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Just before the battle

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Just before the battle
By Joseph Edgar . . .

It’s 24 hours to the NLC expected ‘war’ against the recent policy on the deregulation of the oil sector. But as I am thinking, I want to scream. These NLC people, do they live in caves.  Can’t they for once In their lives disappoint us and look at the issues at stake instead of taking their usual grandstanding position which is only always aimed at faux popularism.

For them, it’s all about their wages and transport fares. Deliberately blinding themselves to the wider challenges faced by our mono product economy and its penchant of spending one third of its budget subsidizing a product even though the product cascades around the whole economy touching all critical sectors.

The bare faced truth is that the subsidy was just a strong vehicle for massive corruption. It’s benefits reaching only a privileged minority. The very vast majority of Nigerians have never bought fuel at the approved regulated prices despite governments best efforts including the equalization fund which was meant to bridge prices between the hinterland and the the coastal parts of the country. So the continuation of this policy with its attendant drain on scarce resources would only be equated to mass suicide headlined by government.

Oil prices are headed south, shale oil and other western policies aimed at reducing its dependence on oil thereby leading to the shrinking of the markets and also the activities of the renewed militants have all contributed to a sharp fall in oil prices, thereby mutiliating our revenues to the point where our external reserves are facing an anaemic drain. So it will be share madness and Tom foolery for anyone to expect that the subsidy would remain, least of all the NLC.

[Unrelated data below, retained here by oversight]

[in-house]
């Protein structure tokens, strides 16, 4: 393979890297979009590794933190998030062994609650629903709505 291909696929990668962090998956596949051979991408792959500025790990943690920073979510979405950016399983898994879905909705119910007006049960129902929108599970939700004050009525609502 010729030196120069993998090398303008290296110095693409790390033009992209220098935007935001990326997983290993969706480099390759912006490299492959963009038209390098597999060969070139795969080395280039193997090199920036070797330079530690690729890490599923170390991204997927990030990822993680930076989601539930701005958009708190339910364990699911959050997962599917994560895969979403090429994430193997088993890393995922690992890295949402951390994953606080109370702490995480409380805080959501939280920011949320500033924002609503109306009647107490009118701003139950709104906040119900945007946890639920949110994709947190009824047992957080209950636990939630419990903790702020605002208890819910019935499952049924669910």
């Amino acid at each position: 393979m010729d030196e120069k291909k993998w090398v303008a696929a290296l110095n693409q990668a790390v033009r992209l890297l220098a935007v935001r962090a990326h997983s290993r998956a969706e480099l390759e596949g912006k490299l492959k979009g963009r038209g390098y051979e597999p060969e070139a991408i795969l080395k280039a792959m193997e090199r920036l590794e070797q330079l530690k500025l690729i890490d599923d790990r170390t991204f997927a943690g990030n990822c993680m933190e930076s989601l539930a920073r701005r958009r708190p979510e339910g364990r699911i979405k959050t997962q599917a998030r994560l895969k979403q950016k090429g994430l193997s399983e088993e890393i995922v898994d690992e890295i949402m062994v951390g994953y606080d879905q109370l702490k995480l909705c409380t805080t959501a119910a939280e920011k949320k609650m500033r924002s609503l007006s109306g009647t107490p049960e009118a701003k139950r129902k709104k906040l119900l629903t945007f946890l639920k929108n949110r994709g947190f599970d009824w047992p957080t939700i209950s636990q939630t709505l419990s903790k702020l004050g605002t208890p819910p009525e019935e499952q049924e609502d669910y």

My only grouse is the insistence by government for the marketers to source its forex from the parallel market. This would put more pressure in that market which itself is not deep enough to meet the demand. This would just lead to them buying from official sources round tripping and throwing the cost at the end user of the product thereby ensuring availability but at a price that would erode whatever gain we might have expected to gain from this removal.

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So government must open whatever window the NNPC used to source its dollars at the official rate when they were  the sole importer of  fuel. Allowing them to buy the dollar at the official price which would intself bring down the prices of the product giving Nigerians succor.

Despite the harsh pain, I support fully this policy and all right thinking Nigerians should do the same if we are going to come out of the woods. Government should reduce its interference in the markets to just a regulatory role and allow the private sector to provide efficiency and competition with the forces of demand and supply effectively inter playing.

Well, on the NLC day, I will enjoy the usual odd football match on the streets while attempting to relax and rest from the hustle and bustle of our lives here in Lagos.

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